“In the night of the 20th, the occasion being critical, the prisoners in the public jail attempted to escape, and the mob set fire to the gates of the residence of the Cardinal Archbishop because he refused to bring out the relics of St. Januarius. The 21st was a quieter day, but the whole violence of the eruption returned on the 22d, at 10 A. M., with the same thundering noise, but more violent and alarming. Ashes fell in abundance in the streets of Naples, covering the housetops and balconies an inch deep. Ships at sea, twenty leagues from Naples, were covered with them.
“In the midst of these horrors, the mob, growing tumultuous and impatient, obliged the Cardinal to bring out the head of St. Januarius, at the extremity of Naples, toward Vesuvius; and it is well attested here that the eruption ceased the moment the saint came in sight of the mountain. It is true the noise ceased about that time after having lasted five hours, as it had done the preceding days.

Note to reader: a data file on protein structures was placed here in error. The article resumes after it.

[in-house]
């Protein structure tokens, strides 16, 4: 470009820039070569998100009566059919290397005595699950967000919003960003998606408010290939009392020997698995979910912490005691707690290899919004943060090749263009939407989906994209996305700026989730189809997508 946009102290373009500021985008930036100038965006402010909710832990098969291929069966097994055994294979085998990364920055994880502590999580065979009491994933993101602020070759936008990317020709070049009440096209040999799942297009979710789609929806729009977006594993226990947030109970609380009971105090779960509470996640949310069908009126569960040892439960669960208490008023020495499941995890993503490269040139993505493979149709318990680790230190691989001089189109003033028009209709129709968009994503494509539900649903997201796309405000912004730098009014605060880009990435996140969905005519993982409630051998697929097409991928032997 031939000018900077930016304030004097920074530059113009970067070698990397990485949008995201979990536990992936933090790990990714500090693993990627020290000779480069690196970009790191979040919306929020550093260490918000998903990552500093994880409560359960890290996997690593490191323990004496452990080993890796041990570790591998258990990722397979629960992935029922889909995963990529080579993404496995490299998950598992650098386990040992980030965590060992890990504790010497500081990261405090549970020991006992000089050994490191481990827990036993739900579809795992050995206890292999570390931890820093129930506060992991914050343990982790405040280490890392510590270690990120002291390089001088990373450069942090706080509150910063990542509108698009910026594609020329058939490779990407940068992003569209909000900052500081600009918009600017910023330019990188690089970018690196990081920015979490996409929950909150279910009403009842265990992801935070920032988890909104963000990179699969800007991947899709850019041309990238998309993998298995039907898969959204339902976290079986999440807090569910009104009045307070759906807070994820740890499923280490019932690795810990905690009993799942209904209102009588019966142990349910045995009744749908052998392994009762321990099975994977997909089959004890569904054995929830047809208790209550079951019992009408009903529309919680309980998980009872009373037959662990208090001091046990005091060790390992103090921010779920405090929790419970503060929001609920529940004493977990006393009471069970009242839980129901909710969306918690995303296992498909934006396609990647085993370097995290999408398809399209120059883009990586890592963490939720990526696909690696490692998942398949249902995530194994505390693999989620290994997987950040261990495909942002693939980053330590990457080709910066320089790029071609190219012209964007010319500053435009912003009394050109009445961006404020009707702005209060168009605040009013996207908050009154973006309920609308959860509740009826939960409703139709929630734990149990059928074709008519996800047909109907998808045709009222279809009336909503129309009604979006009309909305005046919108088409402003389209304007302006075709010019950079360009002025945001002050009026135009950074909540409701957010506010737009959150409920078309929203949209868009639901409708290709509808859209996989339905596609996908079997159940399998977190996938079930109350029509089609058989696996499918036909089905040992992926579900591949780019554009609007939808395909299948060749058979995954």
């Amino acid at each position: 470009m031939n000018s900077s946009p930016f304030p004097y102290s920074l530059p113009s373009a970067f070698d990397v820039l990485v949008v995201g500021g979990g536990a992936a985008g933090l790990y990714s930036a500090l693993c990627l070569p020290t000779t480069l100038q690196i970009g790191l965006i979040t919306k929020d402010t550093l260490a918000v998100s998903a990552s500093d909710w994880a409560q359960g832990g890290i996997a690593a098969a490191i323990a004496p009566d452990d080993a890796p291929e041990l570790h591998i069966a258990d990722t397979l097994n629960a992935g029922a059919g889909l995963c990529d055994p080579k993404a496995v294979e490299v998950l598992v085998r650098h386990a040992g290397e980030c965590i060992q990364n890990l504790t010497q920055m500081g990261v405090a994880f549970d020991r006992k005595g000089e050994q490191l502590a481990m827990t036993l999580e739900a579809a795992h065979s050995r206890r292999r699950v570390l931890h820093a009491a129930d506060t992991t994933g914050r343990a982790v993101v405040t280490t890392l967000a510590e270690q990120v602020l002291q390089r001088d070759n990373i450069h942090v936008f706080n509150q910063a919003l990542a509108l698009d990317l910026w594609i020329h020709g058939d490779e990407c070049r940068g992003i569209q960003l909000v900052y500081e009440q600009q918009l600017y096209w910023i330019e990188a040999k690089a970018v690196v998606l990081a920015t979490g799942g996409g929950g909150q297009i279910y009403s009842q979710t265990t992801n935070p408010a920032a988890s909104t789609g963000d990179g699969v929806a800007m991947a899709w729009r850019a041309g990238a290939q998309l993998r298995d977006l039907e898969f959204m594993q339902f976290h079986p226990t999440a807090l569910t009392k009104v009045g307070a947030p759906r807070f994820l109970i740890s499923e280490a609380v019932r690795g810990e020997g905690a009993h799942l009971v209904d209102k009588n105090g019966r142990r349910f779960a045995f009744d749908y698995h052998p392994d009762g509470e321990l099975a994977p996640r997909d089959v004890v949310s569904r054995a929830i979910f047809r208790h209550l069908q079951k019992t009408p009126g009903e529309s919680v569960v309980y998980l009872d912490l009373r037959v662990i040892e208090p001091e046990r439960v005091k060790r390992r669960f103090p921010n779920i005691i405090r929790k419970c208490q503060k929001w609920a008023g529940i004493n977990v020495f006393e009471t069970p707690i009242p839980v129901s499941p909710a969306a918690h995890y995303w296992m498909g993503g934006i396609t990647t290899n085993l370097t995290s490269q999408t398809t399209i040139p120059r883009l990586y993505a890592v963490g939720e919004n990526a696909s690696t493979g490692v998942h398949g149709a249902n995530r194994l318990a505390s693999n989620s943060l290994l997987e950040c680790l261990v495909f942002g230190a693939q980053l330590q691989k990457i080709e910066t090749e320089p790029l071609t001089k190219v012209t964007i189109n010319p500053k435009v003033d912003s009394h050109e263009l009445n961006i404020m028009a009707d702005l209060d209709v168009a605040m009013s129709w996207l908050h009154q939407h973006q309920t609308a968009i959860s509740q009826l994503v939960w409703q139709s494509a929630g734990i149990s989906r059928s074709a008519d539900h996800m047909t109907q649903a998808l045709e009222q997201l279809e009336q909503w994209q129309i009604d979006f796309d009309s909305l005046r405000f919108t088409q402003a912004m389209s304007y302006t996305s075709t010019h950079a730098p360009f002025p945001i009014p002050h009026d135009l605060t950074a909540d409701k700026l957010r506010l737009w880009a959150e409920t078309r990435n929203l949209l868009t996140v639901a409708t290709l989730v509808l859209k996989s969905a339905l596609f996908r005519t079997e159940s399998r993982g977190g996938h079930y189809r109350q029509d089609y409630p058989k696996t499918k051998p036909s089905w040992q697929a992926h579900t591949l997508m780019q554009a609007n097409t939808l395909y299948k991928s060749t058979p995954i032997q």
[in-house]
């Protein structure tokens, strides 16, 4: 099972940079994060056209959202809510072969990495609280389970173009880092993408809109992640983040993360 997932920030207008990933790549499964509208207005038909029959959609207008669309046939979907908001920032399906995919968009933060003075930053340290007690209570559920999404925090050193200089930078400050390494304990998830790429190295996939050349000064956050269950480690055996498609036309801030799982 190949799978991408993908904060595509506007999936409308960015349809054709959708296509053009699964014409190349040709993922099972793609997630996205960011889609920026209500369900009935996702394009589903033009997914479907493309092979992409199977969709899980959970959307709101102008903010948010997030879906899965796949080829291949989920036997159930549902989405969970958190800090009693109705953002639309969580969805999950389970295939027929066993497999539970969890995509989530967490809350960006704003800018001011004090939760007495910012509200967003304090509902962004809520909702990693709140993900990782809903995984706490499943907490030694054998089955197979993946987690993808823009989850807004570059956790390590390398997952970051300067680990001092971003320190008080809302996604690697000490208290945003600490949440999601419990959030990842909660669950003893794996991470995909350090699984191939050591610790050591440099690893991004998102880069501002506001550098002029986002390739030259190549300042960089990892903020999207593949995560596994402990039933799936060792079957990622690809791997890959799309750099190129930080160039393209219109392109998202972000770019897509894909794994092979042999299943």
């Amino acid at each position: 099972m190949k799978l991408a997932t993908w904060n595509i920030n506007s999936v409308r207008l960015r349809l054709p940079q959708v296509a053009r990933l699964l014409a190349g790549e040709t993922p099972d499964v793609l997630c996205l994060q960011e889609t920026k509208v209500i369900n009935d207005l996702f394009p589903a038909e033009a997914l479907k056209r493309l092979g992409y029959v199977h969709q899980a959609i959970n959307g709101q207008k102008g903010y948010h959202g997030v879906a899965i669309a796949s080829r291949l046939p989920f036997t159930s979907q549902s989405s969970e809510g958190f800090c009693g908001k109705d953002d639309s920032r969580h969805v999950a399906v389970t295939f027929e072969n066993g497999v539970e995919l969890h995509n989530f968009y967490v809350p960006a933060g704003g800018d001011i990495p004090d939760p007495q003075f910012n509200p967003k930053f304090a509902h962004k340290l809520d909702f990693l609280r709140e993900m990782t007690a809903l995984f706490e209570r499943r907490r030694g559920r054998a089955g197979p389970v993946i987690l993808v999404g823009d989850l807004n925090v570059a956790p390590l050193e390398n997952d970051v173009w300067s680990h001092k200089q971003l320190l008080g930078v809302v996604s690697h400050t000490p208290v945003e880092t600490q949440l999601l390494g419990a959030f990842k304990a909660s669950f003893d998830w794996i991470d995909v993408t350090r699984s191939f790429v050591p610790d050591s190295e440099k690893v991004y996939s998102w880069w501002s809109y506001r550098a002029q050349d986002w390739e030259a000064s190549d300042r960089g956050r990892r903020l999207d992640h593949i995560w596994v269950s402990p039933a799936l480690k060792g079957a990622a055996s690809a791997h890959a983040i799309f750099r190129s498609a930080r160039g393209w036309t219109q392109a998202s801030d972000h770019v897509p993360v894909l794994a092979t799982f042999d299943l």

“On the 23d the lava still ran, but on the 24th it ceased; but smoke continued. On the 25th there rose a vast column of black smoke, giving out much forked lightning with thunder, in a sky quite clear except for the smoke of the volcano. On the 26th smoke continued, but on the 27th the eruption came to an end.”
This eruption was also described by Sir William Hamilton, who continued to keep a close watch on the movements of the volcano for many years. The next outbreak of especial violence took place in 1779, when what seemed to the eye a column of fire ascended two miles high, while cinder fragments fell far and wide, destroying the hopes of harvest throughout a wide district. They fell in abundance thirty miles distant, and the dust of the explosion was carried a hundred miles away.
In 1793 the crater became active again, and in 1794 after a period of short tranquillity or comparative inaction, the mountain again became agitated, and one of the most formidable eruptions known in the history of Vesuvius began. It was in some respects unlike many others, being somewhat peculiar as to the place of its outburst, the temperature of the lava, and the course of the current. Breislak, an Italian geologist, observed the characteristic phenomena with the eye of science, and his account supplies many interesting facts.